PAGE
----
Examinations a Jesuit Perspective

The Year 11 and 12 Exams are well underway and we wish our senior students all the best as they complete up to 6 formal exams. It is always challenging for teacher and student alike! We wish our staff well too for the significant marking that will follow each exam. I enclose this peice from St Aloysius' newsletter about the role Jesuit schools have played in formalising teaching (including the introduction of exams. Hopefully St Ignatius will take a particular interest in our students during the exam period.)

Examinations are utilised to deepen one's understanding of what they have learned and to renew their focus in order to gain a new insight or commit an existing one to memory. Formal examinations are a fundamental component of Jesuit education. We use examinations to measure performance, academic knowledge and key competencies, by presenting the student with a series of questions, problems, or tasks, in order to ascertain the amount of knowledge acquired; the extent to which he is able to utilise it; or the quality and effectiveness of the skills he has developed. Does it surprise anyone that the Jesuits are responsible for the modern day style of written examination?

The Jesuits introduced written examination into their schools in the 16th century. The Ratio Studiorum of 1599, which was not revised until 1932, contains a code of rules for the conduct of school examinations, which were held annually, and determined whether or not children were promoted to a higher class. The Ratio Studiorum (Ratio atque Institutio Studiorum Societatis Iesu) was the original and only comprehensive, official, and universal plan for Jesuit education ever issued. It synthesised earlier traditions of the classical liberal arts, medieval scholasticism, and Renaissance humanism in the context of Christian ethics and spirituality. The Ratio is bedded in Saint Ignatius' life and vision, but it also represents a culmination of the first fifty years of the Society of Jesus' work in the schools of early modern Europe. Its authors, an international group of academics, succeeded in creating a durable framework for an educational enterprise that developed quickly and still maintains an impact today, 412 years later.

During the 19th century, the Ratio's influence saw formal written examinations become regular in universities, schools, and other educational institutions. Examinations were also increasingly employed for the selection of recruits to the civil service, and the professions, and to posts in industry and commerce.

The Jesuits did not start out to establish secular schools; that is, to invite the enrolment of students not intending to enter their order as religious. They came to see the necessity of having such schools, however, as a logical and natural development of their purpose. Their great achievement can be measured by recalling the social conditions of the time which were exacerbated by the destruction, implosion, and corrosion of the university system. Most of the universities of the time were seedbeds of heresy. A remedy had to found. Ignatius was not about to take his young men and send them into these universities to be trained. He realized he had to do the educating himself.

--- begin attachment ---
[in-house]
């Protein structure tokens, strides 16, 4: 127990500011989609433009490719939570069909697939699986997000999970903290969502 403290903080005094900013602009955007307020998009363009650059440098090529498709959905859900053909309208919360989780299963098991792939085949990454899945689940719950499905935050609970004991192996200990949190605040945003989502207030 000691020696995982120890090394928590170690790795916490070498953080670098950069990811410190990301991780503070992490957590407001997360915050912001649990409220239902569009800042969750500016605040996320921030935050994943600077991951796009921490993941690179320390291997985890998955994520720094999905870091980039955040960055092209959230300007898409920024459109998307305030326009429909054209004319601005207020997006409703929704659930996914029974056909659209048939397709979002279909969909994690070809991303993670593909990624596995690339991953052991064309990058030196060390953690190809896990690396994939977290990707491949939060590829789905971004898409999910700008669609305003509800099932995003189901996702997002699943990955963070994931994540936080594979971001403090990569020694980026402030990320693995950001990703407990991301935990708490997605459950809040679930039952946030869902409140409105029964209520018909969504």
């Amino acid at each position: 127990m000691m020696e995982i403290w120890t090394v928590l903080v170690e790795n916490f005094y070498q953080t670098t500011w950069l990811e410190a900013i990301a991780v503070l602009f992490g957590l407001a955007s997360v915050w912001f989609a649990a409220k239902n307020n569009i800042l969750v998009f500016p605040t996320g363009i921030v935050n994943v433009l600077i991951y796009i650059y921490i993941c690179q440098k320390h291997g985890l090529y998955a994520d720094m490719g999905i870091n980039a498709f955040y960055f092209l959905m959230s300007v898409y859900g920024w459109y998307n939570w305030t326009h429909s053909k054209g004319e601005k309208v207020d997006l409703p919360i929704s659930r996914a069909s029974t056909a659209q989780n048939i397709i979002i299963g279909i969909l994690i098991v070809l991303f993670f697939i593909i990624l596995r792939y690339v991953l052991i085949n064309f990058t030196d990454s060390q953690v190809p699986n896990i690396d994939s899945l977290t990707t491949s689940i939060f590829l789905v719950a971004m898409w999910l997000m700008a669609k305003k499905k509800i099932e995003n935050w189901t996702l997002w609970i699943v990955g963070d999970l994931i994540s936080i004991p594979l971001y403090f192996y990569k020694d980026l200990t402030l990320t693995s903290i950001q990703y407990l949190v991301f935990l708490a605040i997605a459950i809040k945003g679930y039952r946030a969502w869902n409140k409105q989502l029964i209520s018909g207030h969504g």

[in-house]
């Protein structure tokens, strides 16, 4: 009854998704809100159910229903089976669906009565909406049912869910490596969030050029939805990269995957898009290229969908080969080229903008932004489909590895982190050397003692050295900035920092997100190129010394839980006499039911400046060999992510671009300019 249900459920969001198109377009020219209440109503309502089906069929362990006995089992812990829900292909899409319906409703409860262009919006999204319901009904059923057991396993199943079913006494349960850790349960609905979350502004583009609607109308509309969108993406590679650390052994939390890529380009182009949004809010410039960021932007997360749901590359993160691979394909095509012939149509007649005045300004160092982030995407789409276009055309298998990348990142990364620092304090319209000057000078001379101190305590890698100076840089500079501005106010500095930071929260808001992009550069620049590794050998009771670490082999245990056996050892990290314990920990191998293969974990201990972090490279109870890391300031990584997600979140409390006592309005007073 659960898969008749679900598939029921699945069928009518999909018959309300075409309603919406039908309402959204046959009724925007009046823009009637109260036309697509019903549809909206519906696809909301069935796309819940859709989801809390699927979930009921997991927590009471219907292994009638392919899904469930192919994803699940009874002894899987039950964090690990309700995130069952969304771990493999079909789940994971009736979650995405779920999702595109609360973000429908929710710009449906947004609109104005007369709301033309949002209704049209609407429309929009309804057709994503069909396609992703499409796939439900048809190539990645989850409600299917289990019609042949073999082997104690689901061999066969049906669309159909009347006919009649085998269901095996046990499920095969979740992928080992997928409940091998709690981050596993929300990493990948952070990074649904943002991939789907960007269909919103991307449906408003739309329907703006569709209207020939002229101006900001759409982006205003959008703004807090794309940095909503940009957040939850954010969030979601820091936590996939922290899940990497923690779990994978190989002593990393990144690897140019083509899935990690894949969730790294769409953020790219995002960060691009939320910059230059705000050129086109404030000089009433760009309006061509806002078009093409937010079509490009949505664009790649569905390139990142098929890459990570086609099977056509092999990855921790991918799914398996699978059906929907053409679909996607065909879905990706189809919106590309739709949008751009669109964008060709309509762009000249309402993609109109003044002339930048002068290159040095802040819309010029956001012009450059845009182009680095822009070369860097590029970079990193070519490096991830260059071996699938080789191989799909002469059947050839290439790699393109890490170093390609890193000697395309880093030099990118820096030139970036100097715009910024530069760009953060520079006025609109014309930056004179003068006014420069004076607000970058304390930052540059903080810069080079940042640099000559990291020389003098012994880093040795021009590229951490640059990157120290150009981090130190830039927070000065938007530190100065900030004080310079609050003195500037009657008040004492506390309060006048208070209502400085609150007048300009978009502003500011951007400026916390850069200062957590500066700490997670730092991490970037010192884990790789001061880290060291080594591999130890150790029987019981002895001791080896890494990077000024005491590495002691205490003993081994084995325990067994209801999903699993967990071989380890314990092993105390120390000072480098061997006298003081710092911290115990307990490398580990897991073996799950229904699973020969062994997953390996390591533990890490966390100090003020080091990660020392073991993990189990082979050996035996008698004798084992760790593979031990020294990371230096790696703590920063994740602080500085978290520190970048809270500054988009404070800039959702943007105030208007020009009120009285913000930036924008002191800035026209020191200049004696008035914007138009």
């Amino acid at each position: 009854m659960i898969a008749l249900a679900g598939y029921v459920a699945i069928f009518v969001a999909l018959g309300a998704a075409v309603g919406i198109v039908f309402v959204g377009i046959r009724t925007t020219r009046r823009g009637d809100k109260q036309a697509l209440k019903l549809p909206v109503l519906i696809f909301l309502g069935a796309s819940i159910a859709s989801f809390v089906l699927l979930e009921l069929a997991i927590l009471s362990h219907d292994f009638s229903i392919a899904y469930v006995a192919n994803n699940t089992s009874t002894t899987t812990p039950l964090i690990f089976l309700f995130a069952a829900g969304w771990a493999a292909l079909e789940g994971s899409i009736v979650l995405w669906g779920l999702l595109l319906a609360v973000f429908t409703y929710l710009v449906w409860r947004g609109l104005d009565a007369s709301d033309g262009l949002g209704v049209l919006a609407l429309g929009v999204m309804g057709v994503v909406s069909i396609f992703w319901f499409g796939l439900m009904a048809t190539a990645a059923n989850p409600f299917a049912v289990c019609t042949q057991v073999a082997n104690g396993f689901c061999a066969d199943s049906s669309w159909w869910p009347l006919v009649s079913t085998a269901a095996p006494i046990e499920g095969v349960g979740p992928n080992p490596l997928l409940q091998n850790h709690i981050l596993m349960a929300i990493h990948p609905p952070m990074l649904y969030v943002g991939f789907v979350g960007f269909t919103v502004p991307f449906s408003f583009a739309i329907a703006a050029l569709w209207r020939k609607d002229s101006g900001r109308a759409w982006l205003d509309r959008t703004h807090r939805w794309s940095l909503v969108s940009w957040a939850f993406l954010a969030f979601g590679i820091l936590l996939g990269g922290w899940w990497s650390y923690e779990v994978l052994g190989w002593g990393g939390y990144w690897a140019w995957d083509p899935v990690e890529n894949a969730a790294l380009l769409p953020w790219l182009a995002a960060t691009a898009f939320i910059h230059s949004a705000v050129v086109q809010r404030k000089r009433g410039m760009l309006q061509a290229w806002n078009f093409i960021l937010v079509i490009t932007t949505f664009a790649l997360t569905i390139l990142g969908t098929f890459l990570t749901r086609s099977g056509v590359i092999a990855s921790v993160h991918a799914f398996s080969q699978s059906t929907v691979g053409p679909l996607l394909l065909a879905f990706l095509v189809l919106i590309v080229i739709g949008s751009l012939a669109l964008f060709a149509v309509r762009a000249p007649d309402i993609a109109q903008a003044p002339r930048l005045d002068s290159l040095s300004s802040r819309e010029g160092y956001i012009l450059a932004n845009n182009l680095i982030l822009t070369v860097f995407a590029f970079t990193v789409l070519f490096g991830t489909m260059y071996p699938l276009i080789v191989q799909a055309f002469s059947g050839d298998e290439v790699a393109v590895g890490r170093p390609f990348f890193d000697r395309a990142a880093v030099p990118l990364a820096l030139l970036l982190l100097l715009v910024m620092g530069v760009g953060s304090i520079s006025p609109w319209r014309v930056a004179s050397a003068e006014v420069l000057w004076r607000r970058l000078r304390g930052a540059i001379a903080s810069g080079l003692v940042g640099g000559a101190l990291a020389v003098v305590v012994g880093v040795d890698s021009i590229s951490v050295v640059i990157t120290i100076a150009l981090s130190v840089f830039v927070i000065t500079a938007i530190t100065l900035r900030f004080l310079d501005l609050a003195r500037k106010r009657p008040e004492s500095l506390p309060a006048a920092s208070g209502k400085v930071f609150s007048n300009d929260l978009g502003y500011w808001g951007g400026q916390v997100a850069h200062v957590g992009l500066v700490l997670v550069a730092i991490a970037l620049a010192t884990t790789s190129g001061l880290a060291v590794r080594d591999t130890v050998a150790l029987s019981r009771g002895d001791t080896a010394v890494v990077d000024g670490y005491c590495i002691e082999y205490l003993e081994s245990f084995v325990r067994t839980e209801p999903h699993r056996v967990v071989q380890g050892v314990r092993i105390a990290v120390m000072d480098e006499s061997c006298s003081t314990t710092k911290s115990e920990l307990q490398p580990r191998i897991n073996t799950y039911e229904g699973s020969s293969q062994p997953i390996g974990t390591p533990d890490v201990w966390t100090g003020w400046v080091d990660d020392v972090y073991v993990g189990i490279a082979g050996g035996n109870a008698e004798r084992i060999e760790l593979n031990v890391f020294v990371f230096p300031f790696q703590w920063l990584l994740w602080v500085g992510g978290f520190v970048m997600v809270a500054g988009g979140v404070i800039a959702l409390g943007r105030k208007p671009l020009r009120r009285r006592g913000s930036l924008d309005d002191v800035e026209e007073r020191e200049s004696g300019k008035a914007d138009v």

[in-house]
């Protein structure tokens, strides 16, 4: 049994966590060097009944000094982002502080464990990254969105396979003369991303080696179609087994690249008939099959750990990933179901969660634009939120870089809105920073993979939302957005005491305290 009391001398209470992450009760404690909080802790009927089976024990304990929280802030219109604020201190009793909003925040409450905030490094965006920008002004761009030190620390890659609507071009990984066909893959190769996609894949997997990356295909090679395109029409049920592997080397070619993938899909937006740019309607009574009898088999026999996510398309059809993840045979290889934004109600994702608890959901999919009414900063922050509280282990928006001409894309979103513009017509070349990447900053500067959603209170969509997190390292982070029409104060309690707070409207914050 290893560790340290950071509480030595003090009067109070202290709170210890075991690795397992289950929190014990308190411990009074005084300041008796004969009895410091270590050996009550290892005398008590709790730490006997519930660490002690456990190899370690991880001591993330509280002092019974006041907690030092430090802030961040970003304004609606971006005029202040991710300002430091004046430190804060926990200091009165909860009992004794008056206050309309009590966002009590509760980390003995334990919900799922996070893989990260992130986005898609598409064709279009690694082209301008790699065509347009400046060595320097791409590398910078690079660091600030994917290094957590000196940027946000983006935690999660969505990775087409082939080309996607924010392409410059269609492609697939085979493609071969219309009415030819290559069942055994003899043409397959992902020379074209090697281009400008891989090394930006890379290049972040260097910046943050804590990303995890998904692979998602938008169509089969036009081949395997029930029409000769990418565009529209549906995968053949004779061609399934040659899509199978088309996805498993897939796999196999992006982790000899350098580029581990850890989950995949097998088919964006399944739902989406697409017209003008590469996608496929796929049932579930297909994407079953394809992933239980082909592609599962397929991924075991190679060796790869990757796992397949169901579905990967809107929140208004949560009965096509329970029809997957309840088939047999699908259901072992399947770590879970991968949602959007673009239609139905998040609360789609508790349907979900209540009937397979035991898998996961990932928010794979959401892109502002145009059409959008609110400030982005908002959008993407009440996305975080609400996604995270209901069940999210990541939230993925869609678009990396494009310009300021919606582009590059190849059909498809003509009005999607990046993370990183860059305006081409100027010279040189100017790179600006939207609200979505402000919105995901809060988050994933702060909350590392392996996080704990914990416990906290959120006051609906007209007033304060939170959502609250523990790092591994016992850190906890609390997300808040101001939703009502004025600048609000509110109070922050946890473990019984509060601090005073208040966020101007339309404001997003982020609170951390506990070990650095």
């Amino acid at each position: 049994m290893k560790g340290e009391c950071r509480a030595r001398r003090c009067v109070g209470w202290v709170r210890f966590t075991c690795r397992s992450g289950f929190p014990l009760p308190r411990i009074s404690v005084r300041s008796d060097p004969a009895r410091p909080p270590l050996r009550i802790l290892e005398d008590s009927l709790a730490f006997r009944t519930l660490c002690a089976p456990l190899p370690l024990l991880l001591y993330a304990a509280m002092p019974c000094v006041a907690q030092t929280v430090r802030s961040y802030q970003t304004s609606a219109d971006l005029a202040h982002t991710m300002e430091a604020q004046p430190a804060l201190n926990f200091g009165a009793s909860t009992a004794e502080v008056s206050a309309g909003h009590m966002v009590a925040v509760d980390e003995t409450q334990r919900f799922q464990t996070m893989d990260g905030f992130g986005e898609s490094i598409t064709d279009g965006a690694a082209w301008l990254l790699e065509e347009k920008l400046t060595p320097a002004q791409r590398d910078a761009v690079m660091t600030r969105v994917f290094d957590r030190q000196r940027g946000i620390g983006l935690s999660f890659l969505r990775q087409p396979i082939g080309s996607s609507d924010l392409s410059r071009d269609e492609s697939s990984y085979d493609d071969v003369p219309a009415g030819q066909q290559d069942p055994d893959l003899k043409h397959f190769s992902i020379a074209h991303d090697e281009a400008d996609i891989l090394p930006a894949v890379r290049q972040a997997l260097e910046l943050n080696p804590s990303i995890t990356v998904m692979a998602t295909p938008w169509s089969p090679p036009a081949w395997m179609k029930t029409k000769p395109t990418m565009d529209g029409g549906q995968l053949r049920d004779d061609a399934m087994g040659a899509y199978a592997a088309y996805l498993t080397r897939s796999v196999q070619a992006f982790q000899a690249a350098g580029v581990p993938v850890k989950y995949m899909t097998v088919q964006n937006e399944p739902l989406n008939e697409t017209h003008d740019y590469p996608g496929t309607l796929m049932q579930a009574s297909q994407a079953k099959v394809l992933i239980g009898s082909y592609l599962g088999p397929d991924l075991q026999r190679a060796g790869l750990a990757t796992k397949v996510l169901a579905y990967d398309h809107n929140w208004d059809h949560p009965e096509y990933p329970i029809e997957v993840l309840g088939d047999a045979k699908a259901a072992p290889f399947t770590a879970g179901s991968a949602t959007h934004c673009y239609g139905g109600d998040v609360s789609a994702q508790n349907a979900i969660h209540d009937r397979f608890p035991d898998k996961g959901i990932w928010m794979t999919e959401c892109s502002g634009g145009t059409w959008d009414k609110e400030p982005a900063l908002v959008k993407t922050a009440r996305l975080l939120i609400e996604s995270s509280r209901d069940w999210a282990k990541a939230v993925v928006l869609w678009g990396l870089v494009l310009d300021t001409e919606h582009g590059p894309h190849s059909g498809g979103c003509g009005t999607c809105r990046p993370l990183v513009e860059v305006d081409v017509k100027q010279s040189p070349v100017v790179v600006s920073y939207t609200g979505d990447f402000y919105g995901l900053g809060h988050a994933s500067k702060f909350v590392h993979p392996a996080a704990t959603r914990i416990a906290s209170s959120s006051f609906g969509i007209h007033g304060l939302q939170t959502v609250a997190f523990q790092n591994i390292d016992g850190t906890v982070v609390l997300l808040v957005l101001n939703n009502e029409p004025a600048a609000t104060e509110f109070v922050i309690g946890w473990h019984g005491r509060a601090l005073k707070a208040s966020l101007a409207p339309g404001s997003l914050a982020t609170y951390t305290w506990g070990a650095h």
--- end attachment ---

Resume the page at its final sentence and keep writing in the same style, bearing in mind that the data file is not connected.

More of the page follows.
The landmark achievement of the Jesuits was to give order, hierarchy, structure, unity, and methodology to education. They began founding colleges. There was a college in Goa in which St Francis Xavier put trained Jesuits to begin teaching. St Francis Borgia did likewise in Spain. Then in 1551, Ignatius decided to found the Roman College. Once decided, he determined that it would be the very best in the world, a model of all models. He spared neither effort nor expense to make it the greatest of all universities of his day.

There was a need for a system of education; for a system of studies; therefore they put themselves to the task. Finally, in 1581, the fifth Superior General, Claudius Aquaviva, decided to research and combine the best documents into one manual so that anyone given it would know what the Jesuits meant by "education" as well as the roles of Rector, Prefect, and teacher and their manner of operation. Aquaviva was elected in 1581; in 1584 he began his work on the Ratio, but it was not until 1599 that the completed Ratio Studiorum was published. The Jesuits were convinced they could not proceed in any other way since this apostolate regarded the education of future generations, of their own men and teachers, and the proper establishment of their schools.

This document, the Ratio Studiorum, was fundamental in giving structure to the Jesuits and making their educational system without comparison. As a result, Colleges, universities, and high schools spread throughout the world. The Ratio Studioroum is very Ignatian; it is a practical code for establishing and conducting schools. It sets up the framework, gives statements of the educational aims and definitive arrangements of classes, schedules, and syllabi, with detailed attention to pedagogical methods and, critically, the formation of teachers, which Aquaviva put at the top of the list. The heart of any school is its teachers he said, and that has to be at the top of the list.